The prestigious Monte-Carlo Television Festival is an annual global television festival established by Prince Rainier III of Monaco in 1961 to celebrate the best in worldwide television programming. The festival’s news Competition rewards outstanding documentaries that combine fascinating social and cultural topics with a high level of technical expertise.

Lagos Stories is nominated alongside documentaries produced by renowned broadcasters such as U.S. network HBO, France’s Arte and Germany’s Zdf. Other nominees across the categories honoured this year include award winning television programs 30 Rock, Glee and Modern Family.

Lagos Stories takes an in-depth look into one of the most fascinating and populated cities in the world as seen through the eyes of its own people. Funmi Iyanda takes viewers on an insiders’ tour of the city – from the exclusive salons to the urban ghetto of AJ City, she meets characters from all works of life revealing the resilience, resourcefulness and spirit of Lagosians. Enter Governor Fashola charged with the herculean task of organizing Lagos; Charly Boy, the cult hero spokesman for outcast bikers and the influential ghetto artists creating the musical styles and dances that spread over the entire continent.  In true Funmi Iyanda fashion, Lagos Stories has captured the heart and spirit of Lagosians, engaging them in eye-opening and down to earth conversations about their unique Nigerian experience.

Lagos Stories was broadcast on BBC World as part of the “My Country Nigeria” series and is an Ignite Media and Spark UK production.

Sunday, April 10, 2011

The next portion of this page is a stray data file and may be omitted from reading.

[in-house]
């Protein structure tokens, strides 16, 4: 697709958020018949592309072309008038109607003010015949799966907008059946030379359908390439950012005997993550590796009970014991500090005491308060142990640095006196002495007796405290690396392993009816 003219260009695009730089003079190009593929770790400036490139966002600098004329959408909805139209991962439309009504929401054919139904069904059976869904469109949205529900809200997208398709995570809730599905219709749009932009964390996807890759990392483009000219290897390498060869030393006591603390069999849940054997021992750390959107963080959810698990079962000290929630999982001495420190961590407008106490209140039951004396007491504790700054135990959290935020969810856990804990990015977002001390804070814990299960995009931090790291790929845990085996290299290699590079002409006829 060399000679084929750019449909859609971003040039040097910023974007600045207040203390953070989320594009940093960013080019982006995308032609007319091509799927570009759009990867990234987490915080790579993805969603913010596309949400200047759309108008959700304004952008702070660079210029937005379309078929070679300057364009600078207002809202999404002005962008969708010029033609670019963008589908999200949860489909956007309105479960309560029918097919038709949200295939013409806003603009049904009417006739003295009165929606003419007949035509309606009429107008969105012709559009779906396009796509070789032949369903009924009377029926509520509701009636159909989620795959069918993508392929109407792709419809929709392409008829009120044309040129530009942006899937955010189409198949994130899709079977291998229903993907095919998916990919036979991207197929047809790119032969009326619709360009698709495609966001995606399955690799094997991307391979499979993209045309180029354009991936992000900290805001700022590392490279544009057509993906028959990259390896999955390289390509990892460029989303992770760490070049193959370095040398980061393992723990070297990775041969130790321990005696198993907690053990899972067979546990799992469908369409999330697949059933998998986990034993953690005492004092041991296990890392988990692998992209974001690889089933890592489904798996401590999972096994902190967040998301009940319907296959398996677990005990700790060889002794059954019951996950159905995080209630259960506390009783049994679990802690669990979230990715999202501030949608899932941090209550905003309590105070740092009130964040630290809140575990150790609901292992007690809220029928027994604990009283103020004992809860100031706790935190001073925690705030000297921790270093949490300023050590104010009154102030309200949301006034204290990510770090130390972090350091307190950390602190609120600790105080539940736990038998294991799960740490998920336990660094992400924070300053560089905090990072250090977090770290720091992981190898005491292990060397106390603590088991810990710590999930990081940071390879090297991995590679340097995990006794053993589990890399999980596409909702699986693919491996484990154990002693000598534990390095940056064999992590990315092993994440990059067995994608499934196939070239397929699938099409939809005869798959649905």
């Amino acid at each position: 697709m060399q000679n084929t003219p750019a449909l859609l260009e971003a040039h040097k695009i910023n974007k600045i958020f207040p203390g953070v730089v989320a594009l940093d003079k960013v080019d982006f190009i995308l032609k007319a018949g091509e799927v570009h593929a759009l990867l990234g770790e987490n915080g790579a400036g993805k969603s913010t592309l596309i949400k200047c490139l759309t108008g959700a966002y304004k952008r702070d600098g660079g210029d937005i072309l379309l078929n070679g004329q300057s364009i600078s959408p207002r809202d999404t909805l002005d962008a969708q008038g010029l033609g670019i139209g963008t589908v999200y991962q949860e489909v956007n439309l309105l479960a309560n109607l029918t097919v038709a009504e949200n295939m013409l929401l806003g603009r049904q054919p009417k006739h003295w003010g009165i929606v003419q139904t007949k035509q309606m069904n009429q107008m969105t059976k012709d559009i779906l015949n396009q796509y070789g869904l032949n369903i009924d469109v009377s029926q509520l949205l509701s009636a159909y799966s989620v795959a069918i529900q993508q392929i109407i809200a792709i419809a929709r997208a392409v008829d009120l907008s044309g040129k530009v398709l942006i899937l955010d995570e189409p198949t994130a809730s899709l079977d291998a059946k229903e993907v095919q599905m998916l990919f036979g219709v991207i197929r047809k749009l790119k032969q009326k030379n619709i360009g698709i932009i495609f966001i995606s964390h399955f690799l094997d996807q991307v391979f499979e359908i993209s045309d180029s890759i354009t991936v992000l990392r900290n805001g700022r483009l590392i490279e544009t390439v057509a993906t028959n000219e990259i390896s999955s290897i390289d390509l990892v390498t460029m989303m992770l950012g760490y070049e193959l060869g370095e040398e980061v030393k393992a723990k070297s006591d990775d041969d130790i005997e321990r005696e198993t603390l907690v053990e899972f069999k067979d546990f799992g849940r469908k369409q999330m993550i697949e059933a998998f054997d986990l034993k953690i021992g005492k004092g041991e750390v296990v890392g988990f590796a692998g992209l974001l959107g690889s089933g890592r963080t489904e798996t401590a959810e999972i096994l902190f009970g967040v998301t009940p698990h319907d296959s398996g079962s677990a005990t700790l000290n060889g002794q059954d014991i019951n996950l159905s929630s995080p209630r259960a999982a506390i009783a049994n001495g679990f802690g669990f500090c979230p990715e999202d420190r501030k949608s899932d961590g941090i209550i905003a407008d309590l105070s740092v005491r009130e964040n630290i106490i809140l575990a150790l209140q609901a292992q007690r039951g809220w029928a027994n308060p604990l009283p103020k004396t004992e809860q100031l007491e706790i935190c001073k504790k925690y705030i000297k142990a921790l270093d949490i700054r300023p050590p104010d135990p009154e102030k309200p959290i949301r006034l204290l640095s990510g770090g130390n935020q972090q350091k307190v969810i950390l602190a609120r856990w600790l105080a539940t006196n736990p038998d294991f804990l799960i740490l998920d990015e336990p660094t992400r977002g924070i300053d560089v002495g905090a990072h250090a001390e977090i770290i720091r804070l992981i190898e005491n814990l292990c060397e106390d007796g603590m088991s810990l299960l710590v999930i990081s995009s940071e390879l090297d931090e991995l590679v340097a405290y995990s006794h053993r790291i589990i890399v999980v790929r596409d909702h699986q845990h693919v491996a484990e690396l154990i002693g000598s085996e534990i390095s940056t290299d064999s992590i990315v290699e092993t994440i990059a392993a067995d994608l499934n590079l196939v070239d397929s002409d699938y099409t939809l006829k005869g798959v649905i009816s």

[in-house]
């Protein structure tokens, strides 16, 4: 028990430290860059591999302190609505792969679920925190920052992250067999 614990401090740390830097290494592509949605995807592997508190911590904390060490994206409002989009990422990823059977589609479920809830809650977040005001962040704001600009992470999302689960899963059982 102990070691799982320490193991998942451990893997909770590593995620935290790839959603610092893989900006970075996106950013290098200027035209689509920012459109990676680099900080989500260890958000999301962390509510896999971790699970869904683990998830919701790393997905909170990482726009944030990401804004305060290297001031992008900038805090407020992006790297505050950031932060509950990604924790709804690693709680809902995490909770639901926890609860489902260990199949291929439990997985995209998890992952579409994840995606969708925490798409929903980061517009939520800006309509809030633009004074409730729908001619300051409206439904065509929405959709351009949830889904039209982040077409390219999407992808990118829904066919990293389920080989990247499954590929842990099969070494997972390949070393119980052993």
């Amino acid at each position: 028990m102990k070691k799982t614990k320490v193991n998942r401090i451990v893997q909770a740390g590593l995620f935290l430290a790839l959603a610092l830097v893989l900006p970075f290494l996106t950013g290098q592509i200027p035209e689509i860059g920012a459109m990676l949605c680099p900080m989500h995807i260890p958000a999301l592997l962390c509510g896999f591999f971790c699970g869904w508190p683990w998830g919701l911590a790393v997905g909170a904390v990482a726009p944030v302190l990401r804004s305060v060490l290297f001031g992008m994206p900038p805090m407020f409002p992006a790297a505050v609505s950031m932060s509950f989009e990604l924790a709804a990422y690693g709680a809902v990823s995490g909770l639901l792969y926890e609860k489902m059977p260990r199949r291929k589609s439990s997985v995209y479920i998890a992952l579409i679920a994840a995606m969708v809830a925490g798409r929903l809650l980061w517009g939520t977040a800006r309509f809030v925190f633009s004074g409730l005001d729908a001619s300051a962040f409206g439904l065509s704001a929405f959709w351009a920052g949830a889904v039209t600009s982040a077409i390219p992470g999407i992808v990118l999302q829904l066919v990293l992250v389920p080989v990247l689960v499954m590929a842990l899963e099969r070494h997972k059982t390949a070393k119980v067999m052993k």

Nigeria Elections 2011: Results and Analysis

The first of the 2011 Nigerian Elections which had been earlier postponed finally held on the 9th April, 2011. The Election was anticipated with mixed feelings, experiences and expectations as a result of the recent spate of violence and perceived incompetence by the Electoral Body (INEC). Elections were postponed in 15 senatorial districts and 48 federal constituencies which will be held on the 26th of April. Results have started pouring in as INEC kept their word that results will be announced at Polling units and collation centres and that all results will be available within 48 hours.

From reports from Citizen reporters on the field, it seems the PDP slots in the house has been mostly overtaken by the opposition.
Election Results

Wednesday, April 6, 2011

The Lagos we See, is the future we’ll have… #Lasgidi

Lagos is seen in different perspective by different people. To some, it is the commerical hub of Nigeria, the city that never sleeps, the city of milk and honey. How do you see Lagos?
“I See Lagos” is a call to all Lagosians, wherever they are in the world, to join in a collective visioning of Lagos. No doubt, Lagos is more than a geographical space but a place for hopes, and a place where dreams can become reality.